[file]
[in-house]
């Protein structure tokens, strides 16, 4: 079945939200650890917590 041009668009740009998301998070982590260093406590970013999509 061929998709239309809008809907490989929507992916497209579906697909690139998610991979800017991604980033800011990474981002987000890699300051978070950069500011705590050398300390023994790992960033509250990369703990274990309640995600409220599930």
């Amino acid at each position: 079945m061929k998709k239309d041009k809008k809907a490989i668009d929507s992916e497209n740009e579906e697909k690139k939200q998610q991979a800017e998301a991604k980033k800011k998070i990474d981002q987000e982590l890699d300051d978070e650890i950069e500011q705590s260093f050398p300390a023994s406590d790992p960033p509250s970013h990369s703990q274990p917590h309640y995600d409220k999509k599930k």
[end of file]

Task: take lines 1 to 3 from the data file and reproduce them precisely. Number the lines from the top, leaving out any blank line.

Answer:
[in-house]
């Protein structure tokens, strides 16, 4: 079945939200650890917590 041009668009740009998301998070982590260093406590970013999509 061929998709239309809008809907490989929507992916497209579906697909690139998610991979800017991604980033800011990474981002987000890699300051978070950069500011705590050398300390023994790992960033509250990369703990274990309640995600409220599930």
């Amino acid at each position: 079945m061929k998709k239309d041009k809008k809907a490989i668009d929507s992916e497209n740009e579906e697909k690139k939200q998610q991979a800017e998301a991604k980033k800011k998070i990474d981002q987000e982590l890699d300051d978070e650890i950069e500011q705590s260093f050398p300390a023994s406590d790992p960033p509250s970013h990369s703990q274990p917590h309640y995600d409220k999509k599930k």